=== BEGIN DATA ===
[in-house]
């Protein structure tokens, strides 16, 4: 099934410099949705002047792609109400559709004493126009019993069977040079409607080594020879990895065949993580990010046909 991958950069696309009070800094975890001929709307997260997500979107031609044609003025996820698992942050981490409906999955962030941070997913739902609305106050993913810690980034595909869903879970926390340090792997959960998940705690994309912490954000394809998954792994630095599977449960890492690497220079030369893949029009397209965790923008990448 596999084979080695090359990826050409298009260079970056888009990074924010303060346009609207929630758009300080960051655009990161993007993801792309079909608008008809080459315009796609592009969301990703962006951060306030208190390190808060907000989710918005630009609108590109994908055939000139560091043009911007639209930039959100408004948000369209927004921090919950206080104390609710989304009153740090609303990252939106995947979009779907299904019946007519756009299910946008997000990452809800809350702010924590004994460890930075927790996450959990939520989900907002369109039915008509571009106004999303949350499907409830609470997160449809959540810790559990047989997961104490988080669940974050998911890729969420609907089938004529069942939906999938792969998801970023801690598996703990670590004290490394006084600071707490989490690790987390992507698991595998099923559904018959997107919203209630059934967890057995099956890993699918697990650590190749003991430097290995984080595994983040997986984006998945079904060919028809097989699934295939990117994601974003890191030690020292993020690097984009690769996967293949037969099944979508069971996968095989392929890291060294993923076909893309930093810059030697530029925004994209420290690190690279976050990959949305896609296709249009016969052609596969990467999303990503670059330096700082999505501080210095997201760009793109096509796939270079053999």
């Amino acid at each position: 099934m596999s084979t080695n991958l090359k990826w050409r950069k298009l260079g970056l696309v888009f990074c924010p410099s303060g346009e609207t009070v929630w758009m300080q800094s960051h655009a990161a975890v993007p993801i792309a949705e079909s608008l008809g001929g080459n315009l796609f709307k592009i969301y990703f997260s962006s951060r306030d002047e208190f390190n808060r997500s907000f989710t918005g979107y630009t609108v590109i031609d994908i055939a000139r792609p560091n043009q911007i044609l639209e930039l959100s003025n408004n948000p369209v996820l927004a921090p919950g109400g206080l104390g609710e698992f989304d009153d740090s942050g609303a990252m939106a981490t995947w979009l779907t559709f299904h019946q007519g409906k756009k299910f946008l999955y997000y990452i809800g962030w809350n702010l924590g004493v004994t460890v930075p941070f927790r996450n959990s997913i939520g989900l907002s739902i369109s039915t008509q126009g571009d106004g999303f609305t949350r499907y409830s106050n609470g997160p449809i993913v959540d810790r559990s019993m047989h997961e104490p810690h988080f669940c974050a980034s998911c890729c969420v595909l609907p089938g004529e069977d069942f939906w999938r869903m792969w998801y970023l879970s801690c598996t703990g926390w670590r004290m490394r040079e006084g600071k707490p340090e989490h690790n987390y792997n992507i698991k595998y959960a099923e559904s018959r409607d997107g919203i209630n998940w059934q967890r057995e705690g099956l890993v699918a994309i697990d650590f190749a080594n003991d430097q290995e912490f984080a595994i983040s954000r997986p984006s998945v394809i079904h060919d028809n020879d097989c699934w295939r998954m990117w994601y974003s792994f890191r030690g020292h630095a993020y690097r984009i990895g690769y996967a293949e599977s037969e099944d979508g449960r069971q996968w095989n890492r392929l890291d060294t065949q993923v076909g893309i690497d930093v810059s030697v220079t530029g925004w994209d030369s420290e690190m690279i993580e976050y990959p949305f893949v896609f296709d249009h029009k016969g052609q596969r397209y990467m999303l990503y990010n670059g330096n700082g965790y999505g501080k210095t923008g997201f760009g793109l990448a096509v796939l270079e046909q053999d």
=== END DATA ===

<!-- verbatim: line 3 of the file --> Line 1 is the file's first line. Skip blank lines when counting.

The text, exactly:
């Amino acid at each position: 099934m596999s084979t080695n991958l090359k990826w050409r950069k298009l260079g970056l696309v888009f990074c924010p410099s303060g346009e609207t009070v929630w758009m300080q800094s960051h655009a990161a975890v993007p993801i792309a949705e079909s608008l008809g001929g080459n315009l796609f709307k592009i969301y990703f997260s962006s951060r306030d002047e208190f390190n808060r997500s907000f989710t918005g979107y630009t609108v590109i031609d994908i055939a000139r792609p560091n043009q911007i044609l639209e930039l959100s003025n408004n948000p369209v996820l927004a921090p919950g109400g206080l104390g609710e698992f989304d009153d740090s942050g609303a990252m939106a981490t995947w979009l779907t559709f299904h019946q007519g409906k756009k299910f946008l999955y997000y990452i809800g962030w809350n702010l924590g004493v004994t460890v930075p941070f927790r996450n959990s997913i939520g989900l907002s739902i369109s039915t008509q126009g571009d106004g999303f609305t949350r499907y409830s106050n609470g997160p449809i993913v959540d810790r559990s019993m047989h997961e104490p810690h988080f669940c974050a980034s998911c890729c969420v595909l609907p089938g004529e069977d069942f939906w999938r869903m792969w998801y970023l879970s801690c598996t703990g926390w670590r004290m490394r040079e006084g600071k707490p340090e989490h690790n987390y792997n992507i698991k595998y959960a099923e559904s018959r409607d997107g919203i209630n998940w059934q967890r057995e705690g099956l890993v699918a994309i697990d650590f190749a080594n003991d430097q290995e912490f984080a595994i983040s954000r997986p984006s998945v394809i079904h060919d028809n020879d097989c699934w295939r998954m990117w994601y974003s792994f890191r030690g020292h630095a993020y690097r984009i990895g690769y996967a293949e599977s037969e099944d979508g449960r069971q996968w095989n890492r392929l890291d060294t065949q993923v076909g893309i690497d930093v810059s030697v220079t530029g925004w994209d030369s420290e690190m690279i993580e976050y990959p949305f893949v896609f296709d249009h029009k016969g052609q596969r397209y990467m999303l990503y990010n670059g330096n700082g965790y999505g501080k210095t923008g997201f760009g793109l990448a096509v796939l270079e046909q053999d």